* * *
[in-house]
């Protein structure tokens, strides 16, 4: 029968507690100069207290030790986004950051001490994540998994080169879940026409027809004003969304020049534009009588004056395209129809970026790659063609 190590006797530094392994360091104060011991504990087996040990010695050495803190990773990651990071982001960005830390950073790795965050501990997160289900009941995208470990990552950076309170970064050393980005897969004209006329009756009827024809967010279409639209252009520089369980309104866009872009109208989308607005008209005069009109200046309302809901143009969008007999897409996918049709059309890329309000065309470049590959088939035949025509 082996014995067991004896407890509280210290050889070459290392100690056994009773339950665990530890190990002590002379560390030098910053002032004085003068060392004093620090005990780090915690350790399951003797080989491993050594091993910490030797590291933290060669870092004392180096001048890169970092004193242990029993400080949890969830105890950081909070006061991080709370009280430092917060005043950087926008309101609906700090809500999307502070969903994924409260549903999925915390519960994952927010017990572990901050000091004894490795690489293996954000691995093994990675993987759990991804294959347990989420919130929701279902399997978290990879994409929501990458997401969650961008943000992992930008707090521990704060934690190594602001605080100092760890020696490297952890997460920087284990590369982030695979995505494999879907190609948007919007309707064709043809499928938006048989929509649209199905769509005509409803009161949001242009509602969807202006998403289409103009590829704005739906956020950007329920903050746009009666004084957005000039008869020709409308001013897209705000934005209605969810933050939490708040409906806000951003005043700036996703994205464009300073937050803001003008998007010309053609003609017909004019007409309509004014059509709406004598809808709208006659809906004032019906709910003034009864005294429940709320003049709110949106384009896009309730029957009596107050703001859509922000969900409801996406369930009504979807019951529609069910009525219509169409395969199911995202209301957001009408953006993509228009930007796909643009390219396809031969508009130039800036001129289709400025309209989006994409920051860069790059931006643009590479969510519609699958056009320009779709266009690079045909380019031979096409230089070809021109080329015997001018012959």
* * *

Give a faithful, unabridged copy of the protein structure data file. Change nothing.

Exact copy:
[in-house]
């Protein structure tokens, strides 16, 4: 029968507690100069207290030790986004950051001490994540998994080169879940026409027809004003969304020049534009009588004056395209129809970026790659063609 190590006797530094392994360091104060011991504990087996040990010695050495803190990773990651990071982001960005830390950073790795965050501990997160289900009941995208470990990552950076309170970064050393980005897969004209006329009756009827024809967010279409639209252009520089369980309104866009872009109208989308607005008209005069009109200046309302809901143009969008007999897409996918049709059309890329309000065309470049590959088939035949025509 082996014995067991004896407890509280210290050889070459290392100690056994009773339950665990530890190990002590002379560390030098910053002032004085003068060392004093620090005990780090915690350790399951003797080989491993050594091993910490030797590291933290060669870092004392180096001048890169970092004193242990029993400080949890969830105890950081909070006061991080709370009280430092917060005043950087926008309101609906700090809500999307502070969903994924409260549903999925915390519960994952927010017990572990901050000091004894490795690489293996954000691995093994990675993987759990991804294959347990989420919130929701279902399997978290990879994409929501990458997401969650961008943000992992930008707090521990704060934690190594602001605080100092760890020696490297952890997460920087284990590369982030695979995505494999879907190609948007919007309707064709043809499928938006048989929509649209199905769509005509409803009161949001242009509602969807202006998403289409103009590829704005739906956020950007329920903050746009009666004084957005000039008869020709409308001013897209705000934005209605969810933050939490708040409906806000951003005043700036996703994205464009300073937050803001003008998007010309053609003609017909004019007409309509004014059509709406004598809808709208006659809906004032019906709910003034009864005294429940709320003049709110949106384009896009309730029957009596107050703001859509922000969900409801996406369930009504979807019951529609069910009525219509169409395969199911995202209301957001009408953006993509228009930007796909643009390219396809031969508009130039800036001129289709400025309209989006994409920051860069790059931006643009590479969510519609699958056009320009779709266009690079045909380019031979096409230089070809021109080329015997001018012959």